“Helmets to Hardhats serves as a bridge for military service men and women in search of a secure career once their time in the armed forces comes to an end,” added Porter,. “These opportunities help ease the transition back into civilian life as they launch a new career.”
 
 

SMART TD Nebraska State Legislative Director Bob Borgeson invites all SMART members in his state to come out to Lincoln to participate in a Veterans Day parade at 2 p.m. this Saturday, Nov. 9.
“I hope for a good turnout,” he said.
A large portion of both the TD and Sheet Metal membership are veterans, and our union’s participation in these events help show an appreciation for U.S. armed forces veterans’ service to our country and the freedoms we in the United States enjoy.
TD Local 305 in Lincoln is the host Local for the event and has contributed toward defraying transportation costs for the event. Borgeson said other contributions to help offset those costs would be greatly appreciated and can be mailed to the Nebraska State Legislative Board’s office, 3333 S. 24th St, Omaha, NE 68108.
Checks should be made payable to the Nebraska State Legislative Board: NSLB LO030.
For additional information, contact Borgeson at (402) 679-0872 or SMARTDIRECTOR@cox.net.

FMCSA-LogoWASHINGTON – The U.S. Department of Transportation’s Federal Motor Carrier Safety Administration (FMCSA) today announced nearly $2.3 million in grants, double the amount provided in 2014, to 13 technical and community colleges across the country to help train veterans and their families for jobs as commercial bus and truck drivers.  The funding is provided through FMCSA’s Commercial Motor Vehicle – Operator Safety Training (CMV-OST) grant program.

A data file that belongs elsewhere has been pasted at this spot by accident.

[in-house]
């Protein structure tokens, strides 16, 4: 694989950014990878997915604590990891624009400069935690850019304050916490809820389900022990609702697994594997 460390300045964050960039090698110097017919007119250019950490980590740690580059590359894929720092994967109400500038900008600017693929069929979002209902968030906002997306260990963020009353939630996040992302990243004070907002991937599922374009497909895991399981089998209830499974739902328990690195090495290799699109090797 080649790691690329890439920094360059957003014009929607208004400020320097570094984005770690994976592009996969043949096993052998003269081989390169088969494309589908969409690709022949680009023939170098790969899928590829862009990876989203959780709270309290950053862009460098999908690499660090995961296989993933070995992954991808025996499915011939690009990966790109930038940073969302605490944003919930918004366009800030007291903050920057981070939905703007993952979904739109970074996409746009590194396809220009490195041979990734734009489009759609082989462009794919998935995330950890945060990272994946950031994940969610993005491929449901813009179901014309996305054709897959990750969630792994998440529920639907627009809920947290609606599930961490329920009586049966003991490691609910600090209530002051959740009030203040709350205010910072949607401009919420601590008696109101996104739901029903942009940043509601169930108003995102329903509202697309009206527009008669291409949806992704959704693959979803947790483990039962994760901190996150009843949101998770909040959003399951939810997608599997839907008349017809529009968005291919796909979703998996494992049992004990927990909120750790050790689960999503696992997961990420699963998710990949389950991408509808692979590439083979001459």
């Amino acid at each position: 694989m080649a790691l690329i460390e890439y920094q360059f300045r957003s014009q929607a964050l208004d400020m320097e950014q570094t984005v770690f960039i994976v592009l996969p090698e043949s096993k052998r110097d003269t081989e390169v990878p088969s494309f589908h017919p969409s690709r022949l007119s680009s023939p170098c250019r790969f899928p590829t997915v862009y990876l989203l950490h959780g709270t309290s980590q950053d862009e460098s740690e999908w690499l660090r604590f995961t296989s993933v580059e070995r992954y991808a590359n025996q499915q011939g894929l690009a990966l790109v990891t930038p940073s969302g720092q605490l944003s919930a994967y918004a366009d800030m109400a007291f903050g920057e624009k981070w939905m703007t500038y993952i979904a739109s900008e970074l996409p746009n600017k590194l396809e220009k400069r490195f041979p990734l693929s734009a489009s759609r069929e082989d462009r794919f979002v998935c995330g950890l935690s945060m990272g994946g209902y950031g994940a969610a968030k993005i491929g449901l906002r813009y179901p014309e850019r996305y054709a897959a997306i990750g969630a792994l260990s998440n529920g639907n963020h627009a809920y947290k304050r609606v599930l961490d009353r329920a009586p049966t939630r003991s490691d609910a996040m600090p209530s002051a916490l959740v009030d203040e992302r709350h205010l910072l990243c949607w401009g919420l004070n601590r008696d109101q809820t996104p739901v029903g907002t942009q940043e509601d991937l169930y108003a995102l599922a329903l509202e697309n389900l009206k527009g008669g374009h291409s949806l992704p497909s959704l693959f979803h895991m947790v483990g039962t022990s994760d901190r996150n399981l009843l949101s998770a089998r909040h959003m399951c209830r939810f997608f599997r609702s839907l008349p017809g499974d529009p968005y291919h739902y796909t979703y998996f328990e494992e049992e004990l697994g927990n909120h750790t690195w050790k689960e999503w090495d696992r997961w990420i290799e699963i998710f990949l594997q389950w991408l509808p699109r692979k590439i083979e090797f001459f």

“We support job opportunities for Veterans who have served our country, but not only because it is the right thing to do, it also makes good sense,” said U.S. Transportation Secretary Anthony Foxx.  “One of the most important, fastest growing employment sectors is for qualified commercial vehicle drivers and Veterans bring invaluable experience to the industry and can enter the workforce quickly.”

“We doubled the amount we have previously provided through this grant program because of the important role qualified commercial truck and bus drivers hold in moving our economy forward,” said FMCSA Acting Administrator Scott Darling. “The men and women who complete these commercial driver training programs also serve our country in a vital way by making safety their top priority every mile, every day.” 

FMCSA awards CMV-OST grants to a variety of educational institutions that provide truck driving training, including accredited public or private colleges, universities, vocational-technical schools, post-secondary educational institutions, truck driver training schools, associations, and state and local governments, including federally-recognized Native American tribal governments.  
 
The 2015 FMCSA grants announced today will provide training for hundreds of new students.  The awards were made to the following organizations:

  • California – West Hills Community College District, Coalinga, $199,460
  • Georgia – Central Georgia Technical College, Macon, $146,771
  • Maryland – Cecil College, North East, $101,825
  • New York – Erie 2 Chautauqua Cattaraugus BOCES, Angola, $105,201